In a type 1 diabetics body this doesn’t happen. Our beta cells don’t produce insulin and therefore the glucose in our blood cannot get into our cells and be transformed into energy. Instead it builds up in our cells and turns into something called ketones, if the ketones aren’t dealt with or build up too much they become toxic to our bodies and we can die.

Here is why my body now doesn’t produce insulin.

One day there was a civil war inside my body, my immune system decided that my beta cells in my pancreas were bad and so they attacked them. No one knows what caused my immune system to think that my beta cells were bad, it’s just something that happened and it can happen to anyone at any time, although it is most common in your younger or adult years.

Over a period of time my immune system kept attacking my beta cells, now my body does not produce any insulin on its own. So the glucose that I eat cannot get into my cells and cannot be transformed into energy for me to use. There is only one thing that can be done to get insulin into my body and that is to inject it. The insulin that I inject is made in a laboratory (years and years ago it was made from pig beta cells!) but it has the same molecularity as the insulin that a non-diabetic produces and does the same job only in gets there in a different way.

It’s a pretty short explanation I know but it’s how I explain it to people and generally they seem to understand. I’ll post later on what exactly I have to do to use insulin (it’s not as straight forward as just injecting it) but I think maybe this will be enough to try wrap your head around in one reading 😉 If you have any questions about any of this or want more information I’m more than happy to try and help just comment below 🙂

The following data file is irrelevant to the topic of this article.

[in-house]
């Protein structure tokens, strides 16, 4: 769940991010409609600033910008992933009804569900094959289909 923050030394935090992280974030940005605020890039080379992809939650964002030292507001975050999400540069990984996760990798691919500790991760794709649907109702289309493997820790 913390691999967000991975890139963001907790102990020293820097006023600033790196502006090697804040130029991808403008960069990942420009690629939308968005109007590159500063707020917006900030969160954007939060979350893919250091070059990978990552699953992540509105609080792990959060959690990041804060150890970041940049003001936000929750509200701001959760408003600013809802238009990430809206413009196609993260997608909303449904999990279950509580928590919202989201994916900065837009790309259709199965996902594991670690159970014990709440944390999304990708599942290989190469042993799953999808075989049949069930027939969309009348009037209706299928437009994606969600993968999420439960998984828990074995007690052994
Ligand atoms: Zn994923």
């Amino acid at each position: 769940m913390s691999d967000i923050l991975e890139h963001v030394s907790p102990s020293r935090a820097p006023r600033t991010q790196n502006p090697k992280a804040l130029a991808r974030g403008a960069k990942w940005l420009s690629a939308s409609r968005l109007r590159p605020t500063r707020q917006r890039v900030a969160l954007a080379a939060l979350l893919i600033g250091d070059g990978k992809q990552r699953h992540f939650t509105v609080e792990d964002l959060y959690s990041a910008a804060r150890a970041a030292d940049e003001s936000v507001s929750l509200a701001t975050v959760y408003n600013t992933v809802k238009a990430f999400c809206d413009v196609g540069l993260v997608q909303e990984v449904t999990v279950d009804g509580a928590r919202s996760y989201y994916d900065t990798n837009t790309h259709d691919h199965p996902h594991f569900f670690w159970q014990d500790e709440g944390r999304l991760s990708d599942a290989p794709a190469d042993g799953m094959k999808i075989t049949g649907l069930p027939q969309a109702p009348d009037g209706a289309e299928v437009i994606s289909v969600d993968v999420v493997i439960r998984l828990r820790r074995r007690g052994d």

Hopefully now you understand what type 1 diabetes is, it is not caused by eating too much, eating the wrong foods, not doing enough exercise, being over-weight, how you were raised, or where you live, it is just a freak event that happens inside you one day for no reason, it happens to some people and not to others, it is unfair, there is no explanation or cure, but it is not contagious and we can live reasonably normally lives (well most of the time anyway 😉 ).

Last but not least, this is what I look like as a type 1 diabetic, I have an identity, style and life that is unique to me just like all of you whether you are type 1 or not. Really when it comes down to it, I’m just another person 🙂 only I have a faulty organ in there somewhere haha.

Leading a Heifer in an A&P show grand parade

Leading a Heifer in an A&P show grand parade